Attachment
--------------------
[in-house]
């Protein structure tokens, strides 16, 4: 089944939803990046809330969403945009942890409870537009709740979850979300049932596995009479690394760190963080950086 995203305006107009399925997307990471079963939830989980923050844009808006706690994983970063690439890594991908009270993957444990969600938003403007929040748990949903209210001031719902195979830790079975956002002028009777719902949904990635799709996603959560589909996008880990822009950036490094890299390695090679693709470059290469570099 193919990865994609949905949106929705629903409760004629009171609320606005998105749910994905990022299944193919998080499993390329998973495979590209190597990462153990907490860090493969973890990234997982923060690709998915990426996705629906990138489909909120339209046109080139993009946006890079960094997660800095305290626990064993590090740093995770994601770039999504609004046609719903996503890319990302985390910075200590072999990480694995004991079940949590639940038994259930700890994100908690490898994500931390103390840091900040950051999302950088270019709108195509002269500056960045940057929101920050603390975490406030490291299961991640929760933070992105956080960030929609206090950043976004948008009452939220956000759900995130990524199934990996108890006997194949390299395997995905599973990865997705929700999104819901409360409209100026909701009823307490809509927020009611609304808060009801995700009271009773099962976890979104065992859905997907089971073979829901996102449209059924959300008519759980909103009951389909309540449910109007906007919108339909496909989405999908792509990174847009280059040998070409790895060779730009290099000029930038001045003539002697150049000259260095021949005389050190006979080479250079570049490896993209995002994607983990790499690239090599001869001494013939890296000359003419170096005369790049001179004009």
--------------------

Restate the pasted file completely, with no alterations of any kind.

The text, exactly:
[in-house]
């Protein structure tokens, strides 16, 4: 089944939803990046809330969403945009942890409870537009709740979850979300049932596995009479690394760190963080950086 995203305006107009399925997307990471079963939830989980923050844009808006706690994983970063690439890594991908009270993957444990969600938003403007929040748990949903209210001031719902195979830790079975956002002028009777719902949904990635799709996603959560589909996008880990822009950036490094890299390695090679693709470059290469570099 193919990865994609949905949106929705629903409760004629009171609320606005998105749910994905990022299944193919998080499993390329998973495979590209190597990462153990907490860090493969973890990234997982923060690709998915990426996705629906990138489909909120339209046109080139993009946006890079960094997660800095305290626990064993590090740093995770994601770039999504609004046609719903996503890319990302985390910075200590072999990480694995004991079940949590639940038994259930700890994100908690490898994500931390103390840091900040950051999302950088270019709108195509002269500056960045940057929101920050603390975490406030490291299961991640929760933070992105956080960030929609206090950043976004948008009452939220956000759900995130990524199934990996108890006997194949390299395997995905599973990865997705929700999104819901409360409209100026909701009823307490809509927020009611609304808060009801995700009271009773099962976890979104065992859905997907089971073979829901996102449209059924959300008519759980909103009951389909309540449910109007906007919108339909496909989405999908792509990174847009280059040998070409790895060779730009290099000029930038001045003539002697150049000259260095021949005389050190006979080479250079570049490896993209995002994607983990790499690239090599001869001494013939890296000359003419170096005369790049001179004009």